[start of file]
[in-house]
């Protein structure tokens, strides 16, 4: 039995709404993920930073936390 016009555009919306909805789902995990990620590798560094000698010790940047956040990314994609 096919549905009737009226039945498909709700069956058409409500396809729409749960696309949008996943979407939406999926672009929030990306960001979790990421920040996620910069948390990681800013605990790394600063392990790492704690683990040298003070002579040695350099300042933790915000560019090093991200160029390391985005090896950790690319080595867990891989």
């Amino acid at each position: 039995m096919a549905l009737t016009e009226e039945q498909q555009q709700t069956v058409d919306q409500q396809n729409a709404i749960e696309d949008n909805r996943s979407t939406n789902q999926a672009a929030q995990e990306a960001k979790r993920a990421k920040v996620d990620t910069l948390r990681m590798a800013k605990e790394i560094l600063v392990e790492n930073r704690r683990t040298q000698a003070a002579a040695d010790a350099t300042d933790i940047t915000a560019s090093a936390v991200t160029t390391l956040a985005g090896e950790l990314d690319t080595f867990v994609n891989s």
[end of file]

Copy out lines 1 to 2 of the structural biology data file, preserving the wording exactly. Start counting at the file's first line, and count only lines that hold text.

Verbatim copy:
[in-house]
């Protein structure tokens, strides 16, 4: 039995709404993920930073936390 016009555009919306909805789902995990990620590798560094000698010790940047956040990314994609 096919549905009737009226039945498909709700069956058409409500396809729409749960696309949008996943979407939406999926672009929030990306960001979790990421920040996620910069948390990681800013605990790394600063392990790492704690683990040298003070002579040695350099300042933790915000560019090093991200160029390391985005090896950790690319080595867990891989």